Ron Ellis combined skill and sporting play throughout his hockey career. Ron spent his entire 15 year NHL tenure with the Toronto Maple Leafs where he became one of the most respected individuals to ever wear the 'blue and white.' Ron is an inspiration to many, not only for his successful hockey career, but for his courage in overcoming clinical depression, and sharing his story. He will receive the Mental Health Champion Award in recognition of his commitment to do whatever possible to alleviate the stigma of mental illness, particularly in the workplace, by sharing his personal journey.

Mental Health Tune Up is a partnership of OPA and CMHA, Ontario. To learn more about the event, visit www.mentalhealthtuneup.ca.

New Study Just Released on the Treatment of Arthritic Dogs
OTTAWA, March 26 /CNW/ - The Canadian Cervid Council is pleased to announce the publication in the Canadian Veterinary Medical Journal of a study outlining the positive effects of elk velvet antler on arthritic dogs. For further information on velvet antler products and their availability contact the Canadian Cervid Council office at (613) 798-9994 or e-mail cccinfo@deerandelkcanada.ca.
Clinical evaluation of a powder of quality elk velvet antler for the treatment of osteoarthrosis in dogs
Maxim Moreau, Jacques Dupuis, Norbert H Bonneau, Manon Lécuyer.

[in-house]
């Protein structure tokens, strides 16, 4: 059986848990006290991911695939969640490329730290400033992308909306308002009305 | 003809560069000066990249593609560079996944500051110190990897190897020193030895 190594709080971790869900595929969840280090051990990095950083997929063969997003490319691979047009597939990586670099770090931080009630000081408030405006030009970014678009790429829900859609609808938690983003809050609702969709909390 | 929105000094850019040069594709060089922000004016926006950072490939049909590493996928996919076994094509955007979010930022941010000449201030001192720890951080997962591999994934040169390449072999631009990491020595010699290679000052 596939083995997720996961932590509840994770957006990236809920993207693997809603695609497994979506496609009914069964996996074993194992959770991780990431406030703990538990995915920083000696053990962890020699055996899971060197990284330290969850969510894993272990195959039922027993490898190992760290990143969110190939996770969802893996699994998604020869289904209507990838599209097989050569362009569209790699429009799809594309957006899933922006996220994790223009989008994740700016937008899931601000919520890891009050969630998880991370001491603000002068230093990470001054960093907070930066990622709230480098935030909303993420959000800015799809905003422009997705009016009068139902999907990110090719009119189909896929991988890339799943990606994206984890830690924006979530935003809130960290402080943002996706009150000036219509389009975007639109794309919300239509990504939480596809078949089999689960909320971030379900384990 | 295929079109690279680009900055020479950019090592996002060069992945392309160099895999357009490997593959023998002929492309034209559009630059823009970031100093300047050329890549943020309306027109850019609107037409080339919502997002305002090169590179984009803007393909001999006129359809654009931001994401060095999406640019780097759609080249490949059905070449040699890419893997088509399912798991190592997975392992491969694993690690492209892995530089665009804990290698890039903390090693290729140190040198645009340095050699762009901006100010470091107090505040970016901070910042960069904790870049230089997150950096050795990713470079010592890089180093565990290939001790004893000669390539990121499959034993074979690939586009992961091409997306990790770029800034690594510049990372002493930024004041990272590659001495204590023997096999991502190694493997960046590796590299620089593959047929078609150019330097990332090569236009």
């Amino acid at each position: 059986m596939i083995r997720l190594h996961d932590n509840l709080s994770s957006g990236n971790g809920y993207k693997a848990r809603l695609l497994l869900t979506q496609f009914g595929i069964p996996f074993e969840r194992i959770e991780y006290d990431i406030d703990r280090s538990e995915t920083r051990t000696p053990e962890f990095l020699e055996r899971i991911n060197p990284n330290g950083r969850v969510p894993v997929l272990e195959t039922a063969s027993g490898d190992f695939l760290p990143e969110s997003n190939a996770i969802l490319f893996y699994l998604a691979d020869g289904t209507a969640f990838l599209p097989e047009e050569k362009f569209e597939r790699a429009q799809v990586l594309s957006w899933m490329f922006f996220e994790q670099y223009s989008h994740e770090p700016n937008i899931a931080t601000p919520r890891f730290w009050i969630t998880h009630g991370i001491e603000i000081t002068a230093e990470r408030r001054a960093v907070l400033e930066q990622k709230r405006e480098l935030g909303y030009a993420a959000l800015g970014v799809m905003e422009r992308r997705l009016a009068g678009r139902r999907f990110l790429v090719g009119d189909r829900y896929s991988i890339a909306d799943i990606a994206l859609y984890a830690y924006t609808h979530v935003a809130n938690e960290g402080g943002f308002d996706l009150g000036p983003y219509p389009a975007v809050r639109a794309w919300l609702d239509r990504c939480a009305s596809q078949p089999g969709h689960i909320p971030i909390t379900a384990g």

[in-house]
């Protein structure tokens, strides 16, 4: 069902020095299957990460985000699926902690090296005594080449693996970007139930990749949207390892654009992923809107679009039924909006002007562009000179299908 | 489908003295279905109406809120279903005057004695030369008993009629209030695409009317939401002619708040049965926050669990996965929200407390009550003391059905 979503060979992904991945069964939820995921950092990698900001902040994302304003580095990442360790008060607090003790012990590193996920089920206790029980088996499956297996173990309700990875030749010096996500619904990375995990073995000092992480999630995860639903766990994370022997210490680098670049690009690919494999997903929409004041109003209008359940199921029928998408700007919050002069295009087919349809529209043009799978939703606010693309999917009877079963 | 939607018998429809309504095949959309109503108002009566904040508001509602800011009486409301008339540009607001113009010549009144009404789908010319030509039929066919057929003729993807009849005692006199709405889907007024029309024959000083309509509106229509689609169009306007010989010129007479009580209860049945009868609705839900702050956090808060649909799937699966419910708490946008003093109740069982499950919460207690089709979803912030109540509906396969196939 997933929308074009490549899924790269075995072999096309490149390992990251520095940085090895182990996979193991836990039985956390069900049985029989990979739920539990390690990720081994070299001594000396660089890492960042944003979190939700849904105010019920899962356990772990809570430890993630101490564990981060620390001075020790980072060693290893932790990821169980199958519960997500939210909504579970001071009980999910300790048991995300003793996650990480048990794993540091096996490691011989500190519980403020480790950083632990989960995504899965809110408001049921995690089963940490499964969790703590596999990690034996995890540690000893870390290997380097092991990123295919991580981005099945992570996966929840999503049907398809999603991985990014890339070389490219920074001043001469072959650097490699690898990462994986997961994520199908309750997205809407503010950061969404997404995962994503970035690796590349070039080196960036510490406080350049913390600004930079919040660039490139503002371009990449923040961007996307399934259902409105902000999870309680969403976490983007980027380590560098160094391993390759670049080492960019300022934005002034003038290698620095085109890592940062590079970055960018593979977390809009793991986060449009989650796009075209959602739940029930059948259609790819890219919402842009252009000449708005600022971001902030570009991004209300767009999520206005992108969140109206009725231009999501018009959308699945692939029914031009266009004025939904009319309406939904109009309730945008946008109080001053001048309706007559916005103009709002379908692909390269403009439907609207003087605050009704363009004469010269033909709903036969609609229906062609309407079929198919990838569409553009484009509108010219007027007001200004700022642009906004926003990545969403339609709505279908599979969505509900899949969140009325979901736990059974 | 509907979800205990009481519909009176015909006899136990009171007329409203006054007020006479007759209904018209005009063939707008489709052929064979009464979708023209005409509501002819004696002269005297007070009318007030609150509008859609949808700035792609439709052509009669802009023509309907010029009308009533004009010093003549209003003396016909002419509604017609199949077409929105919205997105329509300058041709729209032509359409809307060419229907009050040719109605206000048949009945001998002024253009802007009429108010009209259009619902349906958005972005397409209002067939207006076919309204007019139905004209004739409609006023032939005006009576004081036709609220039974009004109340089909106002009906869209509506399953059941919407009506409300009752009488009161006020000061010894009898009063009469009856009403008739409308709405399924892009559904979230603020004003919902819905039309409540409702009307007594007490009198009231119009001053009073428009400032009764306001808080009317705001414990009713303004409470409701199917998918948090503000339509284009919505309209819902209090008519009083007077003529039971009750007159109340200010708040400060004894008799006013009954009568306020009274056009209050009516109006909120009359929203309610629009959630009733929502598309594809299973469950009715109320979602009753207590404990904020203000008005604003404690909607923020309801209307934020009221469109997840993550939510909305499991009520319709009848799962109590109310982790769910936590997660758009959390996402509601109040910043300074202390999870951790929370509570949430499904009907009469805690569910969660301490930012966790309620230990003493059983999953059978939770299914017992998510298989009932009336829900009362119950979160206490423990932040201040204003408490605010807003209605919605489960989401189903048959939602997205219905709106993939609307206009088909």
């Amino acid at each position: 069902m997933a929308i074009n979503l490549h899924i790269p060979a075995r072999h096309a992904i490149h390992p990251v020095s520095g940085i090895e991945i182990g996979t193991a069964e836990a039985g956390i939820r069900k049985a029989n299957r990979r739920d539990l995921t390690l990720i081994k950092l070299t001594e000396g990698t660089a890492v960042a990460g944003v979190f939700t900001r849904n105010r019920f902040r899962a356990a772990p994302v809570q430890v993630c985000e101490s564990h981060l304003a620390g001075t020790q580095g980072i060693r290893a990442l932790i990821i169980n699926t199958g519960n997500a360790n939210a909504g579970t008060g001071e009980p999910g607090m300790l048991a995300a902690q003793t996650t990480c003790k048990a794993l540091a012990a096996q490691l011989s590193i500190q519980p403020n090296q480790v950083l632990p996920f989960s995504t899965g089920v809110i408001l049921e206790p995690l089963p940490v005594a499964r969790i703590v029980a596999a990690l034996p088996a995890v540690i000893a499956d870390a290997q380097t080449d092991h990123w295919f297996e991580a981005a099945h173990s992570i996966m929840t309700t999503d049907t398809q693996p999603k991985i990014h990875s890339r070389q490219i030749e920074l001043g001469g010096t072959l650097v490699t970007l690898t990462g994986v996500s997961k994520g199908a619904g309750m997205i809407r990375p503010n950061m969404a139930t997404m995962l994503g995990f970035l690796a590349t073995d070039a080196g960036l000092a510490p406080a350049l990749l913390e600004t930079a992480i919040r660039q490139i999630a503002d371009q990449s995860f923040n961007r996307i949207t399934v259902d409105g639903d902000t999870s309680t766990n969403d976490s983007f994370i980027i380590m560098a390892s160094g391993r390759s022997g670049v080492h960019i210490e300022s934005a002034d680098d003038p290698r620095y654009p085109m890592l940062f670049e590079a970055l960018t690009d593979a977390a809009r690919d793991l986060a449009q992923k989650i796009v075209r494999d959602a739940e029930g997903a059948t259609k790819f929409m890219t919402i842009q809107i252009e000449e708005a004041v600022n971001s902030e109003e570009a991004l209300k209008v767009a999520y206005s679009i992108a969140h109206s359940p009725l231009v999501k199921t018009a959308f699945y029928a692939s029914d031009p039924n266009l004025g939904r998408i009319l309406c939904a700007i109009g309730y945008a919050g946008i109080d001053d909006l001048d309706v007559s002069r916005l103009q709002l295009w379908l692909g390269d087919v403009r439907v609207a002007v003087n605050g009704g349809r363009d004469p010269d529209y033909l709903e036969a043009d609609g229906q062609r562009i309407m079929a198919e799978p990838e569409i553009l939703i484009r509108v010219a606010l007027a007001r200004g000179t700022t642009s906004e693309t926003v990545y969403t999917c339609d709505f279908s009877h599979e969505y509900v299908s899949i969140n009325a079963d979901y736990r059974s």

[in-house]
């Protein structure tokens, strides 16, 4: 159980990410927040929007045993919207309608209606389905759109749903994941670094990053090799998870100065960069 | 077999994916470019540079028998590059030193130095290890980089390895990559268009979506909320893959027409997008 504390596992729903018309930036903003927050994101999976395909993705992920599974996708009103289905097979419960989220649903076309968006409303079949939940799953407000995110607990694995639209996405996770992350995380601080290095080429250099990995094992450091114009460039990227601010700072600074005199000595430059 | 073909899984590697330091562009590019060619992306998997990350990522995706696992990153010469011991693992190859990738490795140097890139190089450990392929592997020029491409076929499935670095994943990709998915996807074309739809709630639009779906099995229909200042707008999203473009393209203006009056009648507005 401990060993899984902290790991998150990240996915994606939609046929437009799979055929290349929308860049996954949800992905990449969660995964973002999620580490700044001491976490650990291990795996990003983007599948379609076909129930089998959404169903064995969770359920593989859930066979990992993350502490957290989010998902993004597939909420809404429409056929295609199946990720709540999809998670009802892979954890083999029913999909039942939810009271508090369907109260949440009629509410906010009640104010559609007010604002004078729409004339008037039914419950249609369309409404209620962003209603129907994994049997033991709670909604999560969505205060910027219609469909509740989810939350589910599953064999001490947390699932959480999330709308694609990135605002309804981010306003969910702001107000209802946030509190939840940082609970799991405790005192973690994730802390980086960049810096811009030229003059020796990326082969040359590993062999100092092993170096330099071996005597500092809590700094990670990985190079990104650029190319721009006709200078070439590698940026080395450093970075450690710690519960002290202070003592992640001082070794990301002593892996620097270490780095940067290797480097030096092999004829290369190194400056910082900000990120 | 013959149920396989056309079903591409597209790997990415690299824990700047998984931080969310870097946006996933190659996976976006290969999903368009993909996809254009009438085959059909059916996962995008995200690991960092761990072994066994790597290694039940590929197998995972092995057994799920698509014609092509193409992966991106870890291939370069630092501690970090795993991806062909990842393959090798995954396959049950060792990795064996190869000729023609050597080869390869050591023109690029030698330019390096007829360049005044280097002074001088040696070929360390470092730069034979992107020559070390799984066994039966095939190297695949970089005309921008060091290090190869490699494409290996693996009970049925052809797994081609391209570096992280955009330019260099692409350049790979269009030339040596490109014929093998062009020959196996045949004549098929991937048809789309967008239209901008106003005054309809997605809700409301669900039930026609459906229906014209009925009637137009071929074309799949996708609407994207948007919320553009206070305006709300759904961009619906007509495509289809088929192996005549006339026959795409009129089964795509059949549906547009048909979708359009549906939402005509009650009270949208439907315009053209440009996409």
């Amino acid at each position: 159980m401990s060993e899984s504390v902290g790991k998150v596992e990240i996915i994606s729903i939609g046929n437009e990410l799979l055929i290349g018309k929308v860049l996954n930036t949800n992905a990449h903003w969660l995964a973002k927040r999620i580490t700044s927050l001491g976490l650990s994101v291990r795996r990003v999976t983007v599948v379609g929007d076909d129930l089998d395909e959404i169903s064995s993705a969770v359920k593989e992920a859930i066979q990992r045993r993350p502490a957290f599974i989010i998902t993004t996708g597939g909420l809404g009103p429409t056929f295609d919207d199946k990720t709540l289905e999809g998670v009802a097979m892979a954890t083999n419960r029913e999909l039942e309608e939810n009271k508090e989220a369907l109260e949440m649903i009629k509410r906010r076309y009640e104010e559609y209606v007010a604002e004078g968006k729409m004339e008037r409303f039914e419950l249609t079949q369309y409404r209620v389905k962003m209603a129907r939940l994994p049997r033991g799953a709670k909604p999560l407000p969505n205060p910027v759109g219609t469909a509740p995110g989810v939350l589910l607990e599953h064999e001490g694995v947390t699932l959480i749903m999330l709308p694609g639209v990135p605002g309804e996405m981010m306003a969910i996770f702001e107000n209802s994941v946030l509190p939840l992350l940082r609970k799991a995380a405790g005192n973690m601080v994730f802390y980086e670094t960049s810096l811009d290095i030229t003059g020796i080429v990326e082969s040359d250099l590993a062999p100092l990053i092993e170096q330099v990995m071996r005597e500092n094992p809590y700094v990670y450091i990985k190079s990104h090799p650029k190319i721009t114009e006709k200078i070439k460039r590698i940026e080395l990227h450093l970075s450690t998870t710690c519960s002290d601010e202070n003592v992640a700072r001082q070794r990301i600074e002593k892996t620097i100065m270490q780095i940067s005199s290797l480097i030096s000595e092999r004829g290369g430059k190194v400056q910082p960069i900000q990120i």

Abstract - A powder of quality elk velvet antler (QEVA) was evaluated on client-owned dogs with osteoarthrosis (OA) in a clinical, double-blind, and placebo-controlled study. Thirteen dogs received a placebo for 30 days and then QEVA for 60 days. Twenty-five other dogs received QEVA for 60 days. Gait analysis measured with a force plate, clinical signs assessed by an orthopedic surgeon, performances in daily life activities and vitality assessed by the owners, and complete blood analyses were obtained at days 0, after 30 days of placebo and/or 60 days of QEVA. On placebo, the 13 dogs did not show significant improvement (P greater than 0.05); however, their gait, their performances in daily life activities, and their vitality were significantly
improved on QEVA, based on changes in values exceeding those observed when placebo was administered. The 25 dogs on QEVA for 60 days showed similar improvements. No clinical changes were revealed on blood analyses. Administration of QEVA was effective in alleviating the condition in arthritic dogs.
"For a complete copy of the article published in the February issue, please contact Heather Broughton at: (613) 236-1162 ext 24 or by email at hbroughton@cvma-acmv.org."